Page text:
Copper is an essential mineral for maintaining good health. It helps organs function properly, synthesizing, metabolism and releasing life-sustaining proteins and enzymes, and stimulating the immune system. It is also vital in the production and formation of collagen. Both a deficiency and an excess of copper can seriously affect brain function.
Along with that, copper is an important part of the enzyme copper-zinc superoxide dismutase. This enzyme helps ward off free radicals in the body.
Copper is also crucial for energy production, central nervous system function, iron metabolism and the regulation of gene expression.
It is interesting to learn that a newborn baby has 4 times the amount of copper in his liver as compared to an adult.
Too much copper is bad for you
Copper toxicity or excess may have serious effects on the body, including:
- Nausea, upset stomach and diarrhea
- A headache
- Metallic taste in the mouth
- Tissue injury
Additionally, chronic copper exposure may result in kidneys and liver damage.
There have also been speculations that excess accumulation of copper in the brain may be a causative factor in the onset of Alzheimer’s disease. Other scientists say copper actually helps prevent AD. And, several reports that the read indicated that they are unsure if the copper is a cause or a result of the disease.
Too little copper is harmful to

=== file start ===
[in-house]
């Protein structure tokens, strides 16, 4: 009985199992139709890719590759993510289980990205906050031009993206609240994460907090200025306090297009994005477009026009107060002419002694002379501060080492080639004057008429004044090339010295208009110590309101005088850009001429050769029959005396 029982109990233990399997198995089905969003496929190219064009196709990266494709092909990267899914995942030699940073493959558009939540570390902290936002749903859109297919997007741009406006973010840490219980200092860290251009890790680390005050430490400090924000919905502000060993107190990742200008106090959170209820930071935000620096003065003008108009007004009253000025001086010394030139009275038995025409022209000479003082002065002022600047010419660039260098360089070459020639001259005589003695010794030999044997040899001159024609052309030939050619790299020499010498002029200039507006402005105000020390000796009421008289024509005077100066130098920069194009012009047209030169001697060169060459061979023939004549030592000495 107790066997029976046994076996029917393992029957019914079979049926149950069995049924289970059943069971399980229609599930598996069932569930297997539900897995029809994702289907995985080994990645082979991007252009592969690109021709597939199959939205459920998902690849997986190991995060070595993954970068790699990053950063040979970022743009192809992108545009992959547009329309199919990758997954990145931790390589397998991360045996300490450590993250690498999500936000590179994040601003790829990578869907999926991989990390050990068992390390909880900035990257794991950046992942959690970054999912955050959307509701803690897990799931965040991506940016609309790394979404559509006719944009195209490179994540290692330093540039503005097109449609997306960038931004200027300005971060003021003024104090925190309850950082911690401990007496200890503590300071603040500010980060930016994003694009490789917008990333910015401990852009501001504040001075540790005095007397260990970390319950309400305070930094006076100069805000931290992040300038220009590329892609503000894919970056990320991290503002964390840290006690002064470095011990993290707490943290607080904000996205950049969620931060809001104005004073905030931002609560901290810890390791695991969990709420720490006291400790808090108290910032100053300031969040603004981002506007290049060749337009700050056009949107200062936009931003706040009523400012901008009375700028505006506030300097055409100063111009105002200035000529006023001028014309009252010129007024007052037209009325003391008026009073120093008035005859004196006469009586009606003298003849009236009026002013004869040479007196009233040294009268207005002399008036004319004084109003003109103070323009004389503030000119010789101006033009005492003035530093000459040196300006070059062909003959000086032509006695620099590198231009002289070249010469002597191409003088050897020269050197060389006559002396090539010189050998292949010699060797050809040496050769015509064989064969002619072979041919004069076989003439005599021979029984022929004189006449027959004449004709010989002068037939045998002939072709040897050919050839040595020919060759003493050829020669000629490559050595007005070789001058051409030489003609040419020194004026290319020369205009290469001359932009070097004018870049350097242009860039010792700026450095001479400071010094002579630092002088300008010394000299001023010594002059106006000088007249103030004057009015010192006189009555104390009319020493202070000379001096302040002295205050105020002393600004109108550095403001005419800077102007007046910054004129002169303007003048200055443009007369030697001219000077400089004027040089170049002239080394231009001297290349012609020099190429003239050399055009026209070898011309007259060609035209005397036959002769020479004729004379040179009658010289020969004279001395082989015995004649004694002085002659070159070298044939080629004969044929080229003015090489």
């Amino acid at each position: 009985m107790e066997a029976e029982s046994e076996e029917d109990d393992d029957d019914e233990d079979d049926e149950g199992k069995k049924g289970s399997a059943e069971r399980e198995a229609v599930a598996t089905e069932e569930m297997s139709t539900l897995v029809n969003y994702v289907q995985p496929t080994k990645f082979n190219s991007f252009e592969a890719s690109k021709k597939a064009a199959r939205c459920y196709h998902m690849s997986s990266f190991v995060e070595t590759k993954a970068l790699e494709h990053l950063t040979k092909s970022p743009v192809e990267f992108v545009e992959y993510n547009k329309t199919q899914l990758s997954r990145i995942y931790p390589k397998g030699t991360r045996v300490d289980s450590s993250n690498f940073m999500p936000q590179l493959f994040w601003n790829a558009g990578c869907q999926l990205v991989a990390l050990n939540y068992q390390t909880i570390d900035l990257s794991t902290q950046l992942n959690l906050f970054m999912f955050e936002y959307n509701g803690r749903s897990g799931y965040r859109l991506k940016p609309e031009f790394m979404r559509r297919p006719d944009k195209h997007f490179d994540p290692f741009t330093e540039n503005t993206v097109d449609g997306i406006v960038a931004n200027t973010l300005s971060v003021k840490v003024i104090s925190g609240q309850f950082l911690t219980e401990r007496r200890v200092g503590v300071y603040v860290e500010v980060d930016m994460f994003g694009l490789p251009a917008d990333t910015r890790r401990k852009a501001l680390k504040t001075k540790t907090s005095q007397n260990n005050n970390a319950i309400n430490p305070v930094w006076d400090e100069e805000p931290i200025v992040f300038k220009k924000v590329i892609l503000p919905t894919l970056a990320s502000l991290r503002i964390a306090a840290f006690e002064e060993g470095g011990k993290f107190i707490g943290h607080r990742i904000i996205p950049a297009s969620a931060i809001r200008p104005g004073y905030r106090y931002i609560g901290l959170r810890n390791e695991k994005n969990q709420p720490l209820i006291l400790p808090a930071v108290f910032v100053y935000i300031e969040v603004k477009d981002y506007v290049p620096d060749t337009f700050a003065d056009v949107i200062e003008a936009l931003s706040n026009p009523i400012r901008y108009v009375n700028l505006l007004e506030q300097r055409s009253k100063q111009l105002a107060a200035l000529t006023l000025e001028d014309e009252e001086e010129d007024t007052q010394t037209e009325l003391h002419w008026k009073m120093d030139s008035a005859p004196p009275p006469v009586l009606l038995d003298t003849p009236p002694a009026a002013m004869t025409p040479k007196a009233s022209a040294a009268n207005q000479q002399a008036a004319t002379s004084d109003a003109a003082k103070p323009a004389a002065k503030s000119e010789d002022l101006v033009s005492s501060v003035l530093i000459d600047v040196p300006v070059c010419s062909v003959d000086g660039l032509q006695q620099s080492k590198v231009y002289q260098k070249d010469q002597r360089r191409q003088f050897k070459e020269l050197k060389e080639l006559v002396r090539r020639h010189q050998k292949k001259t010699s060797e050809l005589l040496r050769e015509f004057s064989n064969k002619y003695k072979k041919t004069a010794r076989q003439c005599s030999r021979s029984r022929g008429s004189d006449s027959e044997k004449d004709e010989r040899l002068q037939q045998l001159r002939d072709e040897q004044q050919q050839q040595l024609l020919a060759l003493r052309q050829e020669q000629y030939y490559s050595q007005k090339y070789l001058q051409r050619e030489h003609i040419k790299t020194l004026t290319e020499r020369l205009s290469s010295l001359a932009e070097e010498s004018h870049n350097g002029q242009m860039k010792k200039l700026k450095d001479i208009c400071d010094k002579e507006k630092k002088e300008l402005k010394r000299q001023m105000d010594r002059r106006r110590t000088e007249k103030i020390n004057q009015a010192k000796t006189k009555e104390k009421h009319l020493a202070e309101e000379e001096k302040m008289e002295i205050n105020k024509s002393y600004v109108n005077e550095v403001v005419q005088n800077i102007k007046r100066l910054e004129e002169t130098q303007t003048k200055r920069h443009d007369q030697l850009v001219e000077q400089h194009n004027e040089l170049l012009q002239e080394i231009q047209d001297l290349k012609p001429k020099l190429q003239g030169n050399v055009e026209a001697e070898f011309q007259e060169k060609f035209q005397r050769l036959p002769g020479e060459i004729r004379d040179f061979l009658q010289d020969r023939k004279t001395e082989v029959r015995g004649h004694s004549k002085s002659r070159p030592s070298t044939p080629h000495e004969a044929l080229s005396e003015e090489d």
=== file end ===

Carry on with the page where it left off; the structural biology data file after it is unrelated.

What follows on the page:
Copper deficiency may also result in unwanted consequences:
- Rheumatoid arthritis
- Neurological disorders
- Cardiovascular disease
- Severe blood disorders
There are also some genetic conditions that may fluctuate the copper levels in the body. Wilson’s disease can cause excess copper to accumulate in the body while Menke’s disease may cause a copper deficiency.
How much copper does copper infused water actually has?
So, as we discussed above, too much copper isn’t good for you and neither is too little. Therefore, supplementing the correct dosage of copper is the key. Based on a study, water left in a copper vessel for 16 hours contain only 0.016 mg of copper per liter, which is 1/20th of the upper limit of safe copper levels in drinking water issued by the World Health Organization.
The longer the water is stored in a copper vessel, the higher will be the copper content. High amounts of copper would make the water taste bitter and unpleasant, and may also cause nausea, irritation and vomiting.